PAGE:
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-   -   Bubbling paint on ceiling caused by damp bathroom floor (http://www.diychatroom.com/f2/bubbling-paint-ceiling-caused-damp-bathroom-floor-68418/)

garv19 04-06-2010 11:03 AM

Bubbling paint on ceiling caused by damp bathroom floor
 
A six inch oval of paint on my ceiling is bubbling. The spot is directly below our bathroom, specifically the tub. After looking at the pipe crawlspace in our bathroom, I saw that no pipes are leaking (I realized that I'm not a plumber but I did not see anything obvious). However, I found a damp area where the tub meets the floor. When I looked two weeks ago, there was no damp area; however, the shower was used prior to looking at the problem today. I inspected the damp area and noticed a gap in the caulk. I pulled up the caulk, which was damp and very easy to remove. The area behind the caulk is damp in both corners and some of the old tile (original to the house, which was built in 1923) can be pulled up along the tub. I have two kids who love to splash water everywhere when they bathe so I would assume that we have an issue with water on the floor seeping through the caulk. I plan on drying out the area, re-caulking and then taking measures to assure that the water stays in the tub/shower where it belongs. However, I'm concerned with the ceiling and any damage that may have occurred within the ceiling. The walls and ceilings in the this house are plaster. There is no drywall. Since it's seems to be a dampness issue, there is no water leaking from the ceiling and the ceiling is not wet, after fixing the caulk, is it safe to simply remove the bubbling paint from the ceiling, prime and repaint or do I need to have someone come out to cut open the ceiling and replace the plaster? Really hoping to avoid that one! :) Any insight would be appreciated. Thank you! kg

Ron6519 04-06-2010 05:07 PM

Plaster is a hardy product. If you have no delamination or bulging, you should be able to make a simple repair. After you've sealed the moisture source, remove the bubbled paint and let the area dry out for a week or so. When you're sure the plaster is completely dried out, prime and paint.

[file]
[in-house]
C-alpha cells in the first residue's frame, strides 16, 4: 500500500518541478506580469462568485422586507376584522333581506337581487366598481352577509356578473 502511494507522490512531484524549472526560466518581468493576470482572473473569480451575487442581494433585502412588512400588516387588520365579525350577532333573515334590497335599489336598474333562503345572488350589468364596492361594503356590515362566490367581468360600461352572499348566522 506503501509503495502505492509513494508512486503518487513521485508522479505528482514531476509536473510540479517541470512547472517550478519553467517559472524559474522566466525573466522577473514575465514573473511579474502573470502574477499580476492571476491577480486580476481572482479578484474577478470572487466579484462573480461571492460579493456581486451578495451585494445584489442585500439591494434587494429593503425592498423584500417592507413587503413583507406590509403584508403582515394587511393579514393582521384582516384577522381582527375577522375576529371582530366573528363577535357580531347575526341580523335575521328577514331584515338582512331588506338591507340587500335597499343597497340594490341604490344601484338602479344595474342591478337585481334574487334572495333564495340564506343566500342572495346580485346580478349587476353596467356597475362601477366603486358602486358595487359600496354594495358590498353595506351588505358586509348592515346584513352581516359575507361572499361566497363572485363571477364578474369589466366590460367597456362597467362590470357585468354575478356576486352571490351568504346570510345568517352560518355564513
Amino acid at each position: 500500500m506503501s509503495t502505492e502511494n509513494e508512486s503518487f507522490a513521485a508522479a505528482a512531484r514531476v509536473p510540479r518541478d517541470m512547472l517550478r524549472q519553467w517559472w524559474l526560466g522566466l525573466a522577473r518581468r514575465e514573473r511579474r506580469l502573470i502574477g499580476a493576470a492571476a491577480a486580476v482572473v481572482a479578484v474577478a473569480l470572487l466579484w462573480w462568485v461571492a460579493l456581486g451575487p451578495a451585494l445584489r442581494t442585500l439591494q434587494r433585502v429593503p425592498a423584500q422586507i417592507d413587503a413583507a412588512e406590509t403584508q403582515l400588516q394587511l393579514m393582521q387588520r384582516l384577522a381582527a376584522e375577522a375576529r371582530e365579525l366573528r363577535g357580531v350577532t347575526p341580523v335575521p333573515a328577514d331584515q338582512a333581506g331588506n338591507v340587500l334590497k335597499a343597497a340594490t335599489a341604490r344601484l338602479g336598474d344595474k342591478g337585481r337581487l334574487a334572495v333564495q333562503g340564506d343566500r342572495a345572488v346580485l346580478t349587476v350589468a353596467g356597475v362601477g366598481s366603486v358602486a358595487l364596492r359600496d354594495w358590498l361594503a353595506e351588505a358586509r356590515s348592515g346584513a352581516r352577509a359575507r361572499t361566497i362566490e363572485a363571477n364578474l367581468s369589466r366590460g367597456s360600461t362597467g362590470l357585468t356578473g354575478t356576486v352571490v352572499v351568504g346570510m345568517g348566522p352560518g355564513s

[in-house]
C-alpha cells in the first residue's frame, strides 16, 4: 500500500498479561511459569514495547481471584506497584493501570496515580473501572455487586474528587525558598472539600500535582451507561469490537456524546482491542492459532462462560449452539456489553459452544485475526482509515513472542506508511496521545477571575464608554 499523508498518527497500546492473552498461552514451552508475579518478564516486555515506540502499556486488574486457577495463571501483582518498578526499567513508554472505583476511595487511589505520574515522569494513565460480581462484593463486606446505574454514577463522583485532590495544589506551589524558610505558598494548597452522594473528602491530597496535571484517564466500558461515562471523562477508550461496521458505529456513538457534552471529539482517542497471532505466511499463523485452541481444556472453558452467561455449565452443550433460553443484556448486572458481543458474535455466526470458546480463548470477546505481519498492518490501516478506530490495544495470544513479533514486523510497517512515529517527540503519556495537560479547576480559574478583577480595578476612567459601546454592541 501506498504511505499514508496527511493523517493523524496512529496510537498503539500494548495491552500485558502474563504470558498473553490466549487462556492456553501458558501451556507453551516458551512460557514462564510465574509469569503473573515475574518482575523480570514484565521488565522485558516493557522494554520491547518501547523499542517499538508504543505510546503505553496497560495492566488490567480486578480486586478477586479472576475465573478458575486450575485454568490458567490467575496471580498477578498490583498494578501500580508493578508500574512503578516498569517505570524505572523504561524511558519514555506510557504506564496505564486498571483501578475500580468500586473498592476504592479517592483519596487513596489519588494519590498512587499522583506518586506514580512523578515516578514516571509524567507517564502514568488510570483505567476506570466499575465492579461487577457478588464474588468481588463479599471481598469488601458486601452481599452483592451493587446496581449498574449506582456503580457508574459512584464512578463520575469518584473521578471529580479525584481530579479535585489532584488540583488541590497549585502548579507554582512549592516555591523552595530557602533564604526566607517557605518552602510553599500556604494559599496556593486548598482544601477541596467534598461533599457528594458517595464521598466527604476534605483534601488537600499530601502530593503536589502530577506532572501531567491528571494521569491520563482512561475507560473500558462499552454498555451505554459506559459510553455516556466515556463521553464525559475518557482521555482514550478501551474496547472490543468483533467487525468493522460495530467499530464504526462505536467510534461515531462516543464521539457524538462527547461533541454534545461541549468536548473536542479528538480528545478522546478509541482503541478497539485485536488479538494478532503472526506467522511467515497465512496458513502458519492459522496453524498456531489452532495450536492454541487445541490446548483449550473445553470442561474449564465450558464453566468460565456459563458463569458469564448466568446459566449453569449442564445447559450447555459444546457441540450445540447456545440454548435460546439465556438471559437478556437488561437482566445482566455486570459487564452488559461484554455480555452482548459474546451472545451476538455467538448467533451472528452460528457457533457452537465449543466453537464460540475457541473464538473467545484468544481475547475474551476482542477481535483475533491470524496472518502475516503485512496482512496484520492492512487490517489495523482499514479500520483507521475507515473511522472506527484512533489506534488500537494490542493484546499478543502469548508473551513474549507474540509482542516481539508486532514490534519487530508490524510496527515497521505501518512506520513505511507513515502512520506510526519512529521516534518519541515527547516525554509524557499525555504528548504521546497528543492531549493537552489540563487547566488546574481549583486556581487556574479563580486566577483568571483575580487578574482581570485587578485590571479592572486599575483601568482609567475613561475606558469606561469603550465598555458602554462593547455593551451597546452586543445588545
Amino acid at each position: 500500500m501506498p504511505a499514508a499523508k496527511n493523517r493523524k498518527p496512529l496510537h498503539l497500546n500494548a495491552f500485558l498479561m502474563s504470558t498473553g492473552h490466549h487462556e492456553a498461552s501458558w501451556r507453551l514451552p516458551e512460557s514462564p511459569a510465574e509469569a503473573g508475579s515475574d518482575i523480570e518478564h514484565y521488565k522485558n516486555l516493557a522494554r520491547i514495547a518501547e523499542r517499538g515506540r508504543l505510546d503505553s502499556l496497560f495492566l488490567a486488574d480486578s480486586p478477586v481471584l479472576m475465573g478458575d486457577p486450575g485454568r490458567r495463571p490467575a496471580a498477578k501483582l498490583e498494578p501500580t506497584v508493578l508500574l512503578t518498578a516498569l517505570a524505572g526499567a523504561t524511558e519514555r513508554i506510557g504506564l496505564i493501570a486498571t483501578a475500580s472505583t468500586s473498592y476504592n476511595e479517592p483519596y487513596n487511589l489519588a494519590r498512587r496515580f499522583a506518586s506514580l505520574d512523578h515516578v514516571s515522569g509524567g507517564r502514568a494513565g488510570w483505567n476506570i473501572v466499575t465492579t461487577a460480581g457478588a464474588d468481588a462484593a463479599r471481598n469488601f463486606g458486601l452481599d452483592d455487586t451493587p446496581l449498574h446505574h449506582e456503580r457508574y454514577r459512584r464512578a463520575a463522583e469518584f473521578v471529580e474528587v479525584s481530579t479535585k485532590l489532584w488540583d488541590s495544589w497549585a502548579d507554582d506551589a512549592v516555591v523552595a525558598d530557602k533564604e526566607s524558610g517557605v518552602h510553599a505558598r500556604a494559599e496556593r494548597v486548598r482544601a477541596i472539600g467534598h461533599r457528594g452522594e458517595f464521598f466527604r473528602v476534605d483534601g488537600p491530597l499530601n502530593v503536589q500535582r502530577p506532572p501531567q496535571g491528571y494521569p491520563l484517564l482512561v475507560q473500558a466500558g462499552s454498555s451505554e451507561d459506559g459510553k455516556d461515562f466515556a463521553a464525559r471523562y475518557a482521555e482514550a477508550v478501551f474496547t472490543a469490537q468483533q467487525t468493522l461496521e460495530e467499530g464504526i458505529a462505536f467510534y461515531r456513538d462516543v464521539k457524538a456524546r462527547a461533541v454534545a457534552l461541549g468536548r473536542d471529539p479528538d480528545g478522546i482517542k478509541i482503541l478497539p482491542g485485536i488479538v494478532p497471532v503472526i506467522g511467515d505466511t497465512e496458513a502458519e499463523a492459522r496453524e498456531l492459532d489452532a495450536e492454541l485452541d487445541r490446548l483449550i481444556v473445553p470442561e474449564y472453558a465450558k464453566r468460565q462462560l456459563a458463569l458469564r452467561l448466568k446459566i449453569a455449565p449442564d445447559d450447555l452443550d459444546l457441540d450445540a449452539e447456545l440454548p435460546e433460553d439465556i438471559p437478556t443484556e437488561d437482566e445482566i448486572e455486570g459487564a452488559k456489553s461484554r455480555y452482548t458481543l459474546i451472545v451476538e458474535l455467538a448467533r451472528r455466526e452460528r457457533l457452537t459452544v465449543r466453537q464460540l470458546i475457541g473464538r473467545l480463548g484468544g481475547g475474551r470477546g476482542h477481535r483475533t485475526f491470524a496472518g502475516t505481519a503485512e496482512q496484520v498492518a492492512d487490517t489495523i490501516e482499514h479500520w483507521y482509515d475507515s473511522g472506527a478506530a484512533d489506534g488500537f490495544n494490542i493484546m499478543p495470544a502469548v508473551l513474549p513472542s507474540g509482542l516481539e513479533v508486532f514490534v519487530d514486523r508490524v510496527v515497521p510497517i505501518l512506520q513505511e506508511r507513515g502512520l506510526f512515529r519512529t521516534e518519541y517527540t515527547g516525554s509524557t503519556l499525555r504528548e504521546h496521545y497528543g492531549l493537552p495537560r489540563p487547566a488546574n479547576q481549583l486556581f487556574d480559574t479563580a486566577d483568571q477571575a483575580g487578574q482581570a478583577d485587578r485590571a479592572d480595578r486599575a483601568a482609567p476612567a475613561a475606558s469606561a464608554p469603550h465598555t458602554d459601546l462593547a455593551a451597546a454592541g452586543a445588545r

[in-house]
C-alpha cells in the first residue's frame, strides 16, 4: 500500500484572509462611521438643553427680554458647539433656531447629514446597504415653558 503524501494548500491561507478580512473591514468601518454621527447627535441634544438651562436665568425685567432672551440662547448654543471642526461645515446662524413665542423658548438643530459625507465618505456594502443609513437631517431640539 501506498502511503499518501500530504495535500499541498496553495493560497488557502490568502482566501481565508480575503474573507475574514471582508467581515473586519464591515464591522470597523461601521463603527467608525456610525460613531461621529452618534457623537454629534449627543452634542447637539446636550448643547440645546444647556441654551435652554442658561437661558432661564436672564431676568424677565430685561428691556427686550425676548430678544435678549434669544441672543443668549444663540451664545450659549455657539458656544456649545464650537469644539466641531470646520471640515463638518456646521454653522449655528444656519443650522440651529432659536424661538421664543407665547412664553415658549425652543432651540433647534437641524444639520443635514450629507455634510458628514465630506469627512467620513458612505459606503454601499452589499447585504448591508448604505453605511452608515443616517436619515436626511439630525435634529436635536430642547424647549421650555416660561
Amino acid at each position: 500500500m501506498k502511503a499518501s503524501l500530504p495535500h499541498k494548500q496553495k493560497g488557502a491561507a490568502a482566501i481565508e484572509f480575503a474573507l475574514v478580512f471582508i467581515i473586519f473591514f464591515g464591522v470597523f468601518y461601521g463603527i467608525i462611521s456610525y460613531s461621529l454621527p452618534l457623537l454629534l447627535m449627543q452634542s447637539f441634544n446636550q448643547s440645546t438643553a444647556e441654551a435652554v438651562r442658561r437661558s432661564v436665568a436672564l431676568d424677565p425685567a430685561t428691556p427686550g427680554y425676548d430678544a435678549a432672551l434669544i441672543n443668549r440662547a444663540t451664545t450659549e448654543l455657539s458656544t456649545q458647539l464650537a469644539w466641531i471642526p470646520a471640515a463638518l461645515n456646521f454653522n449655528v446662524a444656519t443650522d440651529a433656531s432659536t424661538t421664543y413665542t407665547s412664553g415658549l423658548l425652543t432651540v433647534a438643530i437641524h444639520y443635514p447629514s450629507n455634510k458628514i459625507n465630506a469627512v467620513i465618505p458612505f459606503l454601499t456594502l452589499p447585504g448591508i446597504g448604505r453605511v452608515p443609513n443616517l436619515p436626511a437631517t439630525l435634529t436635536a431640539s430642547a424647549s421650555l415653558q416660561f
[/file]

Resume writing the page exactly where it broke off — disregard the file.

Ron

garv19 04-06-2010 05:14 PM

Thank you, Ron!

Wildie 04-09-2010 07:40 PM

Quote:

Originally Posted by Ron6519 (Post 424936)
Plaster is a hardy product. If you have no delamination or bulging, you should be able to make a simple repair. After you've sealed the moisture source, remove the bubbled paint and let the area dry out for a week or so. When you're sure the plaster is completely dried out, prime and paint.
Ron

I agree with Ron! When I bought my present home, the roof was in very poor condition and had leaked copious amounts of water onto the ceiling plaster below!
Immediately, after gaining posession, I had the roof replaced and after allowing the ceiling to properly dry out! I primed and painted, and have had no subsequent problems!
Plaster doesn't change its state when wetted! Its much the same as concrete!

ccarlisle 04-10-2010 07:38 AM

Unless there is some real damage that you can see to the plaster, I don't think either that real restoration is required. Repairing that is a secondary issue to fixing the source of the leak...

Once that done, then turn your attention to the round spot; the water than has come through will usually carry with it a number of salts and dirt that will eventually make that stain appear brown. These are water-soluble salts obviously, so to prevent those same salts from reappearing through some water-based paint, you are going ot have to take an extra measure to ensure that in six months - inspite of no further leaks - that spot doesn't ghost back onto the ceiling.


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